It’s no surprise that William Younger brewed a Brown Ale in its own right. That’s how they made everything.
Though the recipe is eerily similar to their other beers: pale malt, flaked maize and sugar. Though something is obviously missing: something to colour the beer. BeerSmith tells me that this is 2.5 SRM, based on the recipe. But I know from a Whitbread Gravity Book analysis from 1956 that it was 17.5 SRM.
I don't know what I'd do without the Whitbread Gravity Book. It certainly helps with the colour of finished beer. Especially in Scotland, where all sorts of stuff went on post-fermentation. Also handy for Milk Stouts. I wouldn't have been able to write an accurate Mackeson recipe with just the brewing record, as that makes no mention of lactose.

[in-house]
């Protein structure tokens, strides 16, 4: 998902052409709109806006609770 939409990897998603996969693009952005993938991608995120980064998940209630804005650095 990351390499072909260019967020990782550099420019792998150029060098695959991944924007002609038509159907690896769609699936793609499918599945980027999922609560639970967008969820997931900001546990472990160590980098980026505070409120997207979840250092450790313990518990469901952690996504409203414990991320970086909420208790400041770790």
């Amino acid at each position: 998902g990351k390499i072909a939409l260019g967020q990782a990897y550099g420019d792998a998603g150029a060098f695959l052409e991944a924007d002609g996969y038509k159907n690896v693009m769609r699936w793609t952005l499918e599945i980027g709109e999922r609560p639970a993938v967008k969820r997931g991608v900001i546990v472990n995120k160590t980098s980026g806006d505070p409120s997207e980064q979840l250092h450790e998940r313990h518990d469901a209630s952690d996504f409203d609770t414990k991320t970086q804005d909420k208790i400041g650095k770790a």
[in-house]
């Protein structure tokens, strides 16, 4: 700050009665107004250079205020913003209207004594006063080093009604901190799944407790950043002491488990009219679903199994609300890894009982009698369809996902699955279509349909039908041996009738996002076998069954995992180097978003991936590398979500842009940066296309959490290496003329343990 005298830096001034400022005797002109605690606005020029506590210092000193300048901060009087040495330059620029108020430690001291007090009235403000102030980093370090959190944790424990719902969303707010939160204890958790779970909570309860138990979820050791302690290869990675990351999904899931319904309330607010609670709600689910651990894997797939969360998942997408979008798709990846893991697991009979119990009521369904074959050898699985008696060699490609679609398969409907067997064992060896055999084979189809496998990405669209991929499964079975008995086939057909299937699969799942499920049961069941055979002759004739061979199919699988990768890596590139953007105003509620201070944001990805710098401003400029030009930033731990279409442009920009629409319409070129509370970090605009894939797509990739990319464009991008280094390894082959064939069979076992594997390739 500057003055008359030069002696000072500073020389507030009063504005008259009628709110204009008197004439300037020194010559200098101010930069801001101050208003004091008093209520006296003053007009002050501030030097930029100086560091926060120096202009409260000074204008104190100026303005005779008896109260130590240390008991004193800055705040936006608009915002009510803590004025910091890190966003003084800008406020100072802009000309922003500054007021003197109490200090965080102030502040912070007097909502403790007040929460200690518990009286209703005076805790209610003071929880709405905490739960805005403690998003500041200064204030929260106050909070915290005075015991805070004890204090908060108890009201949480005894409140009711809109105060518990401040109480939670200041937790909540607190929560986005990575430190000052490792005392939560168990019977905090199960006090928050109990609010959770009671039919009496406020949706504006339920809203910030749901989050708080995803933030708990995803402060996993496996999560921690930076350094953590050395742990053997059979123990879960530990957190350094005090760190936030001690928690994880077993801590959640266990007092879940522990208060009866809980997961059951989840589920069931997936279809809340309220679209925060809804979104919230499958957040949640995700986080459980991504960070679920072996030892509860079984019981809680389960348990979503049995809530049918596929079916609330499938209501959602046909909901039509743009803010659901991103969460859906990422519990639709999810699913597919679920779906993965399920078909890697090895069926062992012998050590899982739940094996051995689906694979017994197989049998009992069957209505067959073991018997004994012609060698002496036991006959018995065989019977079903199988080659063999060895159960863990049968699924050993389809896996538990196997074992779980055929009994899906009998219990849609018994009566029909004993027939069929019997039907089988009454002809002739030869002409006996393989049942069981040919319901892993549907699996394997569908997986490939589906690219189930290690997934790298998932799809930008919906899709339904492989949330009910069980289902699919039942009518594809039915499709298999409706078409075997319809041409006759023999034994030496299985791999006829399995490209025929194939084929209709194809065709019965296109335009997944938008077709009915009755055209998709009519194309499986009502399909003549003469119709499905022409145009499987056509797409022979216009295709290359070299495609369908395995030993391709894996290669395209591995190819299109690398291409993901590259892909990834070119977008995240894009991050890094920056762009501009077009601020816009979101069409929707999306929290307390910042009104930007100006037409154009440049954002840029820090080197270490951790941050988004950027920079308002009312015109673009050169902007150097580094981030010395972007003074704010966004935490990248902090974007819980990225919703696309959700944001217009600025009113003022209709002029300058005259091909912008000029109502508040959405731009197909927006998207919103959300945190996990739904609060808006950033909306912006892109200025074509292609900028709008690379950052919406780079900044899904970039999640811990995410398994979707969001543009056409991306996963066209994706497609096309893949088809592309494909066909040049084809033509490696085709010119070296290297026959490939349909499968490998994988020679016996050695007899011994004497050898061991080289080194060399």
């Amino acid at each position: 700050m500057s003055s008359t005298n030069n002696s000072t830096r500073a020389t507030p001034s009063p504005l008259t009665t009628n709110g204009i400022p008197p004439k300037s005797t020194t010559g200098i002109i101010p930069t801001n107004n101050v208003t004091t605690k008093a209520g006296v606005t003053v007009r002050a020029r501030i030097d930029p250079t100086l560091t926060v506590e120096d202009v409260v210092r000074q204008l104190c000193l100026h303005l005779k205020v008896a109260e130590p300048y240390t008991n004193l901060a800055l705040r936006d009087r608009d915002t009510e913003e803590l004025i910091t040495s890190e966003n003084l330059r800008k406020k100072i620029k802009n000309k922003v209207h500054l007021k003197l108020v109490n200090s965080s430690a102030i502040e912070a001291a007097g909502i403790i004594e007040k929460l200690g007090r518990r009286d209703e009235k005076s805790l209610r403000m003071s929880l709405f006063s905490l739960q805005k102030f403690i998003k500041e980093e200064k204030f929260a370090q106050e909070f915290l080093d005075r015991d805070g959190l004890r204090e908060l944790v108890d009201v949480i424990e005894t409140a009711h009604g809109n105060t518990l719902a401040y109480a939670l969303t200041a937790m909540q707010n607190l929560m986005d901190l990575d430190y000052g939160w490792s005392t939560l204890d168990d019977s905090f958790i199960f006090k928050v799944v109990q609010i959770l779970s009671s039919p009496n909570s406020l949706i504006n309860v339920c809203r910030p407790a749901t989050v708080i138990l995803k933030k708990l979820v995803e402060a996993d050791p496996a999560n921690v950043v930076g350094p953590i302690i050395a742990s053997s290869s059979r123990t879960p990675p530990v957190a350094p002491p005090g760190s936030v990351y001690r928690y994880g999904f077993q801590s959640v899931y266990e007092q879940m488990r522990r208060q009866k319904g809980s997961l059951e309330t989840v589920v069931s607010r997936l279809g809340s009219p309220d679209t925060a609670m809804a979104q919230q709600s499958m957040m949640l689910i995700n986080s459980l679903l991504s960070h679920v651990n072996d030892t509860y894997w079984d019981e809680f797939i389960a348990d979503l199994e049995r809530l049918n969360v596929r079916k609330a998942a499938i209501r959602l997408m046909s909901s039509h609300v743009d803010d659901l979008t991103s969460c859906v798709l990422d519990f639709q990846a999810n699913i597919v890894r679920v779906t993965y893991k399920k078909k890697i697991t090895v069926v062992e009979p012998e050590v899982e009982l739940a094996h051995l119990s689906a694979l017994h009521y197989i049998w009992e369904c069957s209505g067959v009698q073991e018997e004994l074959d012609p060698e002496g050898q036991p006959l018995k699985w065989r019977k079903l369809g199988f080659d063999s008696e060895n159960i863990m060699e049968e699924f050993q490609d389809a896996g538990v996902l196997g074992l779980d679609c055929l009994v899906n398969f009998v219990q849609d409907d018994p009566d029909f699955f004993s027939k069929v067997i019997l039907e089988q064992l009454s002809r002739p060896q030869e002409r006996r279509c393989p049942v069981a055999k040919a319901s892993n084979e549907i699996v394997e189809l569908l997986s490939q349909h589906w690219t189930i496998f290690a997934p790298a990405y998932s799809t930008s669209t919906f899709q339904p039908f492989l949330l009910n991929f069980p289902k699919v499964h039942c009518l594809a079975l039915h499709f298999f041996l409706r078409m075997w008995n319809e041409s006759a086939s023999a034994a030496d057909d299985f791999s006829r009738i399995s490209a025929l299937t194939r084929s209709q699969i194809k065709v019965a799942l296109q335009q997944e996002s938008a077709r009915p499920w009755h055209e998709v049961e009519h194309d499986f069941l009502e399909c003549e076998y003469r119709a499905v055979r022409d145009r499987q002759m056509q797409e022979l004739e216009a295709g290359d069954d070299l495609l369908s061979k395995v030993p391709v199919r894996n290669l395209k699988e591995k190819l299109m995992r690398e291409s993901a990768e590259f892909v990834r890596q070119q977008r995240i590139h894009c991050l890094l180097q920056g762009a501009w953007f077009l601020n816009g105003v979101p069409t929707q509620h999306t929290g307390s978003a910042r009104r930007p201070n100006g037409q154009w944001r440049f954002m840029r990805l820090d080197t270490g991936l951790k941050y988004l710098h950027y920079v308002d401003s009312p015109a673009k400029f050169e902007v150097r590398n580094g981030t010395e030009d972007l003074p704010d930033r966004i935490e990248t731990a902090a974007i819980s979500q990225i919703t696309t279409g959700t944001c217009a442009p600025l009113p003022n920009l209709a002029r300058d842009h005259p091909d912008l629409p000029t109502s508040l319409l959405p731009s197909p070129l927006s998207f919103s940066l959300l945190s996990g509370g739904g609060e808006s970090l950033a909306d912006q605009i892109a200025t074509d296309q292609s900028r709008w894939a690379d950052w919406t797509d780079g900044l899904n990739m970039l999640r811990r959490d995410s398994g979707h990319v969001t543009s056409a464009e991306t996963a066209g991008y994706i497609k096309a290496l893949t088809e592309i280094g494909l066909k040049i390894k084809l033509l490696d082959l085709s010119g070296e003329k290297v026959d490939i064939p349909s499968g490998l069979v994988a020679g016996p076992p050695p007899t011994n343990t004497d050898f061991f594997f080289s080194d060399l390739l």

Caramel is the answer. Presumably added at the end of primary fermentation. A quarter pound of 1000 SRM caramel will get you to the correct colour. 1950s brewing is such fun. Not at all what I’d expected. That’s what’s so satisfying about primary research: discovering the unexpected.
|1958 William Younger Brown Ale|
|pale malt||3.75 lb||57.69%|
|flaked maize||2.00 lb||30.77%|
|cane sugar||0.75 lb||11.54%|
|Fuggles 90 mins||0.75 oz|
|Fuggles 30 mins||0.25 oz|
|Mash at||149º F|
|Sparge at||160º F|
|Boil time||90 minutes|
|pitching temp||62º F|
|Yeast||WLP028 Edinburgh Ale|